- Really, why is it better than Vienna?
- Everything in Ankara is better than Vienna.
- Have you ever been there?
And so it went on. For brevity, I paraphrase; but the gist is there. Nothing good to say about Vienna, nothing good to say about Austria (and this from people born here). I eventually got them to concede that perhaps the shopping on Mariahilferstrasse was okay. But not as good as Ankara.
In the break I chatted to the German teacher (a Serb) and asked her what she thought about this. A veteran of the integration project she explained that some parts of the Turkish community are indeed insular and self-contained. Even children that are born here receive little exposure to German before primary school and exist in a world where access to Austrian social and cultural capital life is restricted, perhaps intentionally. Once they reach state education at seven, for many it is too late. Their first language is Turkish, their cultural reference points are Turkish and their appreciation of Vienna and Austria is severely curtailed. Was it a problem of Vienna not providing enough opportunities for immigrants and making them feel unwelcome, I asked, or did these families simply show no desire to integrate? My colleague simply shrugged her shoulders which I took to mean a bit of both.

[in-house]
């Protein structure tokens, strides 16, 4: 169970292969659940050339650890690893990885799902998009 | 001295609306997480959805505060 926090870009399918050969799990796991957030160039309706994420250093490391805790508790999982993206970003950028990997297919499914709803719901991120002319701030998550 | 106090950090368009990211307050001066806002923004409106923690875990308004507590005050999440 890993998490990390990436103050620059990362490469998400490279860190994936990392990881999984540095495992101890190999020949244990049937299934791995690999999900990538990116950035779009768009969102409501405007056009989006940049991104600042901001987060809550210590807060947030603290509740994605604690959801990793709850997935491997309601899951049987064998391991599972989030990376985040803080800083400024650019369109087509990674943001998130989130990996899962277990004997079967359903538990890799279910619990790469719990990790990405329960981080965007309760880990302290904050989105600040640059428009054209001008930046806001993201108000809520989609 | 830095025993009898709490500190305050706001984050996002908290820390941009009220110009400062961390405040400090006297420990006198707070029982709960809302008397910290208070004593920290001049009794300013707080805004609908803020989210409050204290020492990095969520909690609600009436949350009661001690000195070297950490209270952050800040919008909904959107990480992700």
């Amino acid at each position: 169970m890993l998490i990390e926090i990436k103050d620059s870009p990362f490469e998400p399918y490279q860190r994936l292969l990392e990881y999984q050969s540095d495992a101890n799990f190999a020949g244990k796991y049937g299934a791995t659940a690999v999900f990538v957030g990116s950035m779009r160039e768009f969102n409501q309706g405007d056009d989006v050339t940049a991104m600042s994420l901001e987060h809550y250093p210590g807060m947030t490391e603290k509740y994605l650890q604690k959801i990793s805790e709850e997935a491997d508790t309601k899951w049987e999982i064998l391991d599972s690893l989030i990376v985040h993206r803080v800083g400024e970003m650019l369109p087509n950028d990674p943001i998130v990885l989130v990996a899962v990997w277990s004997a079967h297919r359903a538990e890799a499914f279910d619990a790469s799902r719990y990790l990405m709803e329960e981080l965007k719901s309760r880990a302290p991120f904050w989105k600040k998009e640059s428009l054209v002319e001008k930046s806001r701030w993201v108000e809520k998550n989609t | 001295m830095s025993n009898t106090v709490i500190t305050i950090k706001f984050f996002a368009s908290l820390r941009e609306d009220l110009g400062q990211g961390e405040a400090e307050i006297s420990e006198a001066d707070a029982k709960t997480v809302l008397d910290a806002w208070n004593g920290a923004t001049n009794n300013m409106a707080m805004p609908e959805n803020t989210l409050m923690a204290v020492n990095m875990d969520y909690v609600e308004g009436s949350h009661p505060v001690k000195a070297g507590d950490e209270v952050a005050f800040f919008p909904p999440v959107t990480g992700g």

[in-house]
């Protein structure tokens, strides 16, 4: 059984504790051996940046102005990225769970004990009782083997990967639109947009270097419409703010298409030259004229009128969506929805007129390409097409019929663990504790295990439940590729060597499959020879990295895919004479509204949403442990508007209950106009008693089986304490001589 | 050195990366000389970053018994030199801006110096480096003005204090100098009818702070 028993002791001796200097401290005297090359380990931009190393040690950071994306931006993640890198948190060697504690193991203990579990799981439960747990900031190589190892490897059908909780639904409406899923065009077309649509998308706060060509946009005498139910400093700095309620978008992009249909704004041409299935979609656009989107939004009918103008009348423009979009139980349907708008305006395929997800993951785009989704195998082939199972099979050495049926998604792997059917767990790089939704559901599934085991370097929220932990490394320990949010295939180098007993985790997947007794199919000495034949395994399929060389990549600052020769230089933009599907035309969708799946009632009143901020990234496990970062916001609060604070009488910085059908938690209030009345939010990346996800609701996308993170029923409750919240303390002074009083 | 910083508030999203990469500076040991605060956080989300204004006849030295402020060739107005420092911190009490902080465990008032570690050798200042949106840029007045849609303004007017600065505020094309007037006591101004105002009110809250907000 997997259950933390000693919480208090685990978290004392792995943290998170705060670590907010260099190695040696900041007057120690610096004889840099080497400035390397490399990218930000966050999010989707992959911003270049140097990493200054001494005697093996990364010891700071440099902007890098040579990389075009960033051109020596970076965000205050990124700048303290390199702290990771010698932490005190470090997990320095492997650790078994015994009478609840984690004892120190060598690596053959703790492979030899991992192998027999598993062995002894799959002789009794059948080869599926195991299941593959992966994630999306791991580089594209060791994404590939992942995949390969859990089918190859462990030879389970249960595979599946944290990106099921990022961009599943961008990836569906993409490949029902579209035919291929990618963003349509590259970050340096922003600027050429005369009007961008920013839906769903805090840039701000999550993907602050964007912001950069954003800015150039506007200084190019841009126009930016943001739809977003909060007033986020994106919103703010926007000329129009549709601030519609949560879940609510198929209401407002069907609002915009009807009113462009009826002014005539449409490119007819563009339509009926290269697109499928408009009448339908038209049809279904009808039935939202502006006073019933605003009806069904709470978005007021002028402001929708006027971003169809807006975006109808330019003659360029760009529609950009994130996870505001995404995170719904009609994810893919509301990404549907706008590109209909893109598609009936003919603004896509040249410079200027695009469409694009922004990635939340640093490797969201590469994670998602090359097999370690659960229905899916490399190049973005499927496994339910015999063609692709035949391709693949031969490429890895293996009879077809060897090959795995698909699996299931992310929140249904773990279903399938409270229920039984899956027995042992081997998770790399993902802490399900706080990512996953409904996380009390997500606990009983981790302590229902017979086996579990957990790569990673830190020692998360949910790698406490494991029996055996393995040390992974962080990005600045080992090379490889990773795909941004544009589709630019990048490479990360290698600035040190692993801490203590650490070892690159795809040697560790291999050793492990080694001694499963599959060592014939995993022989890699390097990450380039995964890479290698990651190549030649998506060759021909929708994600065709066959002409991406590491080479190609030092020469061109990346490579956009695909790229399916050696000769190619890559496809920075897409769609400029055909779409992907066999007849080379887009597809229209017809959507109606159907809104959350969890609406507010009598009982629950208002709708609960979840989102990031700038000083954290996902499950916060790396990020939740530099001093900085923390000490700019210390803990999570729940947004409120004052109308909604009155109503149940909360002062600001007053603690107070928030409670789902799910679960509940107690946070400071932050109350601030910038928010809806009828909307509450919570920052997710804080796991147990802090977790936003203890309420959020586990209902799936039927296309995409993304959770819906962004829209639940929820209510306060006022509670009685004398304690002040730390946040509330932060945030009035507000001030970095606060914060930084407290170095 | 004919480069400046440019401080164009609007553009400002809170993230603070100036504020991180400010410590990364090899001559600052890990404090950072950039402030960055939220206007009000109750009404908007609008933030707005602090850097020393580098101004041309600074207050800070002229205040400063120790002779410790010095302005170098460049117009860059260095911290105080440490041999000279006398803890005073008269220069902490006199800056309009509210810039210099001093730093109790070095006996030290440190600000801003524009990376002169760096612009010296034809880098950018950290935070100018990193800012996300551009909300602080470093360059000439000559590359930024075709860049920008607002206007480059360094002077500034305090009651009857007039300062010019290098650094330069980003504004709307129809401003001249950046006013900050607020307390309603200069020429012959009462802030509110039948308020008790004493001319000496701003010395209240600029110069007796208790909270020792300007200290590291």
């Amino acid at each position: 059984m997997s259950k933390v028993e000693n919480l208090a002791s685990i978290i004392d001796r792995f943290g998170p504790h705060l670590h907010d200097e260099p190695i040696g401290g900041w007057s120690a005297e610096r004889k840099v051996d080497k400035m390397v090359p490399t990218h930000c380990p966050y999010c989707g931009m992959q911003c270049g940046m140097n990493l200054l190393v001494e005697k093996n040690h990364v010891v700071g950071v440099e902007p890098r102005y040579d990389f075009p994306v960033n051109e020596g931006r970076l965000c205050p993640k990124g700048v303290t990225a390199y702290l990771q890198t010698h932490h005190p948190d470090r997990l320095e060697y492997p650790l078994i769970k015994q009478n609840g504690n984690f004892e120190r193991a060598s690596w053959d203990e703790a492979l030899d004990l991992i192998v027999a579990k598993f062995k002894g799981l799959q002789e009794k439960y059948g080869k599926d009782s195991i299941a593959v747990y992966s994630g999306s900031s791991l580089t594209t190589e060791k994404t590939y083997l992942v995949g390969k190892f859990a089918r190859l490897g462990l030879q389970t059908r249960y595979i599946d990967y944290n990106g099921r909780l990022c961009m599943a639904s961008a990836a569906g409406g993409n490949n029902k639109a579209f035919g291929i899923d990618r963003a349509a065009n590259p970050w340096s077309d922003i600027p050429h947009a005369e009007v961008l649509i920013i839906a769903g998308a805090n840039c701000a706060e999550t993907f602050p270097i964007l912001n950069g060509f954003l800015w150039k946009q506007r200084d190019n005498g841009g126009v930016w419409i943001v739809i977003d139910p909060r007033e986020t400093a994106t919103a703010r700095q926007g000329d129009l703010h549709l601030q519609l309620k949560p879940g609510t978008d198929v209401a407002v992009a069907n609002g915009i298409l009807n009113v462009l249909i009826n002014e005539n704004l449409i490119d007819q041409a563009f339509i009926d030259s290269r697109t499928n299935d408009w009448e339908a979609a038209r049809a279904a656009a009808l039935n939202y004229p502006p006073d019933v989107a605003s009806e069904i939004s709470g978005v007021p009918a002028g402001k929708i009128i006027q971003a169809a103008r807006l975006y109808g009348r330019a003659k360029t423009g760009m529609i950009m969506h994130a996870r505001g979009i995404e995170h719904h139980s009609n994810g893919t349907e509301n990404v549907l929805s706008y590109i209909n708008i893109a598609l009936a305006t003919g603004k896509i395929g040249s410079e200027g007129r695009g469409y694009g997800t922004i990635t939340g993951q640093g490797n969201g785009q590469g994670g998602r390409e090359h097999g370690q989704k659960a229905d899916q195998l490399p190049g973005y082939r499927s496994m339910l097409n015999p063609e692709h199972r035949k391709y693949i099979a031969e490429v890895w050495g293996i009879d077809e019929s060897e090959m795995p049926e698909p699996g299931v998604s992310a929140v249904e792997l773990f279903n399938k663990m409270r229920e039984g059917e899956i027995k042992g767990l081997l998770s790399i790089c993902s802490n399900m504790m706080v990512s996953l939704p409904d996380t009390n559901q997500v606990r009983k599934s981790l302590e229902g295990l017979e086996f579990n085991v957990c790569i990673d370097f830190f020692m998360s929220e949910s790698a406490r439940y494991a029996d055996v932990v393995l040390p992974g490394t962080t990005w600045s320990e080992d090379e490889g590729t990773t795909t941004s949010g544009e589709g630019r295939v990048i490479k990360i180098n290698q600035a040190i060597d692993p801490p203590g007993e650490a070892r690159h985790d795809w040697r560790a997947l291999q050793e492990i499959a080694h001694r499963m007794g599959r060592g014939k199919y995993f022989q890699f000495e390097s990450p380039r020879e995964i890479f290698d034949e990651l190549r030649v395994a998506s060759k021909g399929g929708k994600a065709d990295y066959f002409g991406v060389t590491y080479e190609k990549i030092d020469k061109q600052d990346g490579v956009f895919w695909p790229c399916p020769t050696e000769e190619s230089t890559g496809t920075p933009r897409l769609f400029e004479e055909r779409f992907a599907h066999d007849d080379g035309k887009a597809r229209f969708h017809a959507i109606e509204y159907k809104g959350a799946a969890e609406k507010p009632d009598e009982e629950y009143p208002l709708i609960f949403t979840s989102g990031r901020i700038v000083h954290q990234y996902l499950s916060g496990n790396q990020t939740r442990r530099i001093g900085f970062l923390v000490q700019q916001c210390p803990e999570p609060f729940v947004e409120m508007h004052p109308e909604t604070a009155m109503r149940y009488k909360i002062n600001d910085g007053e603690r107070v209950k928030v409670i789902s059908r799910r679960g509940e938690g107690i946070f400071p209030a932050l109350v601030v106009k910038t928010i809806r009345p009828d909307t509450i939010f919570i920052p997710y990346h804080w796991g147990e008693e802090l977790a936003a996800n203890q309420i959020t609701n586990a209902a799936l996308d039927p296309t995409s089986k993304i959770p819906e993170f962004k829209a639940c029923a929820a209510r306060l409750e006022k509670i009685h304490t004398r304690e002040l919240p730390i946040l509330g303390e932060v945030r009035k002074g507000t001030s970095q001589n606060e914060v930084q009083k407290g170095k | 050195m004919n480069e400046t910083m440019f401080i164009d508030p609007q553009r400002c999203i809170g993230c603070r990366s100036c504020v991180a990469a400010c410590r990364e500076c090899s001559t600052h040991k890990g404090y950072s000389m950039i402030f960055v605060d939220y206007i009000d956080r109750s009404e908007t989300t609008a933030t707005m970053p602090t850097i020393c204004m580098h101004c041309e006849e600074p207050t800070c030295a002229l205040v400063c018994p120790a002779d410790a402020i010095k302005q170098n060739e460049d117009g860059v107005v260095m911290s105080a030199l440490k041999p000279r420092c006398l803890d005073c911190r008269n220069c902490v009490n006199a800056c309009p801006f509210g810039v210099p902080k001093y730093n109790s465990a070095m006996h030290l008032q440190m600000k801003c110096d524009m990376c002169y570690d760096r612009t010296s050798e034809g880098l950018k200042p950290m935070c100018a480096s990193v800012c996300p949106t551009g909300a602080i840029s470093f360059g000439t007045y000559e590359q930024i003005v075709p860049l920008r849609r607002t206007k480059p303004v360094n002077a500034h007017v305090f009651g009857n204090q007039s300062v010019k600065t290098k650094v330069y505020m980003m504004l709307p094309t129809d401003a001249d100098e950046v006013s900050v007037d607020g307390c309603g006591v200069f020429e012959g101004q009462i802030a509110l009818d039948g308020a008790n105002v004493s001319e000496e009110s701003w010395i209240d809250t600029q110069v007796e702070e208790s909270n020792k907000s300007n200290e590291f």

We conclude in part 3, cleverly entitled part 3.
© RJ Barratt 2013